Key components of ICU recovery programmes: what did patients report provided benefit?

McPeake, J. et al. (2020) Key components of ICU recovery programmes: what did patients report provided benefit? Critical Care Explorations, 2(4), e0088. (doi: 10.1097/CCE.0000000000000088) (PMID:32426730) (PMCID:PMC7188426)

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Objectives: To understand from the perspective of patients who did, and did not attend ICU recovery programs, what were the most important components of successful programs and how should they be organized. Design: International, qualitative study. Setting: Fourteen hospitals in the United States, United Kingdom, and Australia. Patients: We conducted 66 semi-structured interviews with a diverse group of patients, 52 of whom had used an ICU recovery program and 14 whom had not. Interventions: None. Measurements and Main Results: Using content analysis, prevalent themes were documented to understand what improved their outcomes. Contrasting quotes from patients who had not received certain aspects of care were used to identify perceived differential effectiveness. Successful ICU recovery programs had five key components: 1) Continuity of care; 2) Improving symptom status; 3) Normalization and expectation management; 4) Internal and external validation of progress; and 5) Reducing feelings of guilt and helplessness. The delivery of care which achieved these goals was facilitated by early involvement (even before hospital discharge), direct involvement of ICU staff, and a focus on integration across traditional disease, symptom, and social welfare needs. Conclusions: In this multicenter study, conducted across three continents, patients identified specific and reproducible modes of benefit derived from ICU recovery programs, which could be the target of future intervention refinement.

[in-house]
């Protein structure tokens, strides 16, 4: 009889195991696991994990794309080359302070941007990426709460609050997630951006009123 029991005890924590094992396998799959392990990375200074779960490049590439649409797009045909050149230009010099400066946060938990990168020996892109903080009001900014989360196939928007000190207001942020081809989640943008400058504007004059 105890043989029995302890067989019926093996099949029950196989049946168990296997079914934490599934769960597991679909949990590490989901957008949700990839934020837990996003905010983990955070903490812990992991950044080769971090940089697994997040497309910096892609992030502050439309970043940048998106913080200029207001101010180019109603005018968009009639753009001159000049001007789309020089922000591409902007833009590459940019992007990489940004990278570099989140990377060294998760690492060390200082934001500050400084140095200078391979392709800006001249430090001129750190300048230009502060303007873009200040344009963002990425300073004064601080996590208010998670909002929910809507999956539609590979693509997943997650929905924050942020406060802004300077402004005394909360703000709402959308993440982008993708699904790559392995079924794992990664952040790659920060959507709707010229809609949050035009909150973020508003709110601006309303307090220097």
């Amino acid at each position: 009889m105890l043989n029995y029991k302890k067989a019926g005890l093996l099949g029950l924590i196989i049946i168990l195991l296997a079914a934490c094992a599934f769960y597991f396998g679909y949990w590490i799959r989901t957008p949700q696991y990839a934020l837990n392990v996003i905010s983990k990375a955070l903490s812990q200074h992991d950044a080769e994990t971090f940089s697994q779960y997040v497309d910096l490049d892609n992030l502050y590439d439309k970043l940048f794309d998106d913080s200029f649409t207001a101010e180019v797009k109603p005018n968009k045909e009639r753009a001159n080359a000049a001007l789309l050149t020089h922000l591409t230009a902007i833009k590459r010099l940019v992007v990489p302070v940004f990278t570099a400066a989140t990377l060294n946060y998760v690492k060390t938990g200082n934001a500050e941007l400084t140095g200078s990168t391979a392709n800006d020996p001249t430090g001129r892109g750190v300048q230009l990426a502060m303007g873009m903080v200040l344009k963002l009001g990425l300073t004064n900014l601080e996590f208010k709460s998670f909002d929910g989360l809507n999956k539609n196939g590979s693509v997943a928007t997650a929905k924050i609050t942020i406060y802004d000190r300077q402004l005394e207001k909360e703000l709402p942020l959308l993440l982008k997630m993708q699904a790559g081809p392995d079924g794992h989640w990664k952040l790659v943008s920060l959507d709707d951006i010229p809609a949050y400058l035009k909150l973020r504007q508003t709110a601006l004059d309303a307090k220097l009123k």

Item Type:Articles
Additional Information:Supported, in part, by grant from the Society of Critical Care Medicine (SCCM). Drs. McPeake’s, Boehm’s, Hibbert’s, Bastin’s, Johnson’s, Montgomery- Yates’s, Quasim’s, Haines’s, and Sevin’s institutions received funding from the Society of Critical Care Medicine. Dr. McPeake’s, Dr. Quasim’s, and Mrs. MacTavish’s institutions received funding from the Health Foundation (United Kingdom). Drs. Boehm’s (K12 HL137943) and Hope’s institutions received funding from the American Association of Critical-Care Nurses and the National Heart, Lung, and Blood Institute. Drs. Boehm, Hope, and Jackson received support for article research from the National Institutes of Health. Dr. Iwashyna disclosed government work (K12 HL138039).
Glasgow Author(s) Enlighten ID:Mactavish, Mrs Pamela and Quasim, Professor Tara and McPeake, Dr Jo
Authors: McPeake, J., Boehm, L. M., Hibbert, E., Bakhru, R. N., Bastin, A. J., Butcher, B. W., Eaton, T. L., Harris, W., Hope, A. A., Jackson, J., Johnson, A., Kloos, J. A., Korzick, K. A., MacTavish, P., Meyer, J., Montgomery-Yates, A., Quasim, T., Slack, A., Wade, D., Still, M., Netzer, G., Hopkins, R. O., Mikkelsen, M. E., Iwashyna, T. J., Haines, K. J., and Sevin, C. M.
College/School:College of Medical Veterinary and Life Sciences > School of Cardiovascular & Metabolic Health
College of Medical Veterinary and Life Sciences > School of Medicine, Dentistry & Nursing
College of Medical Veterinary and Life Sciences > School of Medicine, Dentistry & Nursing > Nursing and Health Care
Journal Name:Critical Care Explorations
Publisher:Wolters Kluwer Health
ISSN (Online):2639-8028
Copyright Holders:Copyright © 2020 The Authors
First Published:First published in Critical Care Explorations 2(4):e0088
Publisher Policy:Reproduced under a Creative Commons License

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Project CodeAward NoProject NamePrincipal InvestigatorFunder's NameFunder RefLead Dept
300954Thrive Post ICU Clinic CollaborativeTara QuasimSociety of Critical Care Medicine (SCCM)N/AMed - Anaesthesia